“Your gut is your identity; trust it. Who you are, where you came from, what you believe, these are your superpowers at the core of what you design and build. These things are also the values that help you make hard decisions”.
— Emily Pilloton
Emily Pilloton has lived an extraordinary life knocking down metaphorical walls whilst building literal ones. She is a designer, builder, educator, and founder of the nonprofit organization, Girls Garage. Alongside being a university lecturer, author, and TED speaker, she has also presented her work to the White house. Girls Garage is the first-ever design and building workshop for female youth in the United States, offering low-cost or free programs in carpentry, welding, architecture, engineering, and activist art for girls aged 9-18. With the aim to build a more inclusive, equitable future, Girls Garage teaches girls, not just the skills they need to succeed, but perhaps just as importantly, builds their confidence so that they can make their dreams a reality. With an educational philosophy rooted in creativity, design thinking, and project-based learning, Emily also works with educators and schools to reinvent teaching and learning in more hands-on and community-focused ways.
As a young girl of colour growing up in an almost all-white community, Emily has always felt a desire to seek out experiences and opportunities to understand her identity and her place in the world. Her love of design and architecture was born during childhood where she would spend hours building forts and treehouses or redesigning the space in her family's home. Her love of construction comes from more than the act of building, but more so what the act of building symbolizes. She says that building for her symbolizes “power in the world. A way of expressing my identity, of contributing, and building the world I want to see.” After spending part of her sophomore year in Mexico as part of a Spanish language program, the desire to contribute to projects outside of her hometown led her to Belize to build a community park. Before her sixteenth birthday, Emily was passionately selling baked goods and fundraising enough money so that she could travel to Central America to expand her understanding of the world.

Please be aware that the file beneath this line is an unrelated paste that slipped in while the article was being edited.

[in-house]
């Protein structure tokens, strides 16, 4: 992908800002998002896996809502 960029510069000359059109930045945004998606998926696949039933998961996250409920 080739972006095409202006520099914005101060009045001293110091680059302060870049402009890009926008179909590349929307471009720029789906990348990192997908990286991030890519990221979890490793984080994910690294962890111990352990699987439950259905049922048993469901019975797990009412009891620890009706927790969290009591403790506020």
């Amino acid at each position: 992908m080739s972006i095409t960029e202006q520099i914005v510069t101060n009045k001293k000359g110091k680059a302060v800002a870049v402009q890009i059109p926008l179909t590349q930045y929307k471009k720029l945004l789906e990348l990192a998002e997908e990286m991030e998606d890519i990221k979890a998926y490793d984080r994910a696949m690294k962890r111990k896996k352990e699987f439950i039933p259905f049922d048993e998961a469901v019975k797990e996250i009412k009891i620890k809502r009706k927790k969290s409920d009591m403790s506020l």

Emily’s time majoring in architecture at UC Berkeley deepened her love of architecture, providing a theoretical and philosophical understanding of architectural thinking. “I’ve always had a leaning towards spatial reasoning and have been drawn to how space is a signal for how we are seen (or unseen), honored, and celebrated. It gave me a visual language to see the world”. Whilst this period of learning would prove to be hugely beneficial in providing a fundamental understanding of the industry she loved, she missed the hands-on part of architecture that she had experienced in high-school. Emily then undertook her Master of Fine Arts degree where she spent two years in the shop, learning how to pour molten metal, cast and sculpt and construct things in multiple media. Her experience at The School of The Art Institute would hone in on her passion and sculpt her future path. “I learned from architects and planners but also textile artists and fashion designers, fine artists, and conceptual artists. Being at an art school was a great gift: it showed me that there is no one way to do the work you love and that at the core of all creative work is your own identity, which guides your values and how you express ideas to the world.”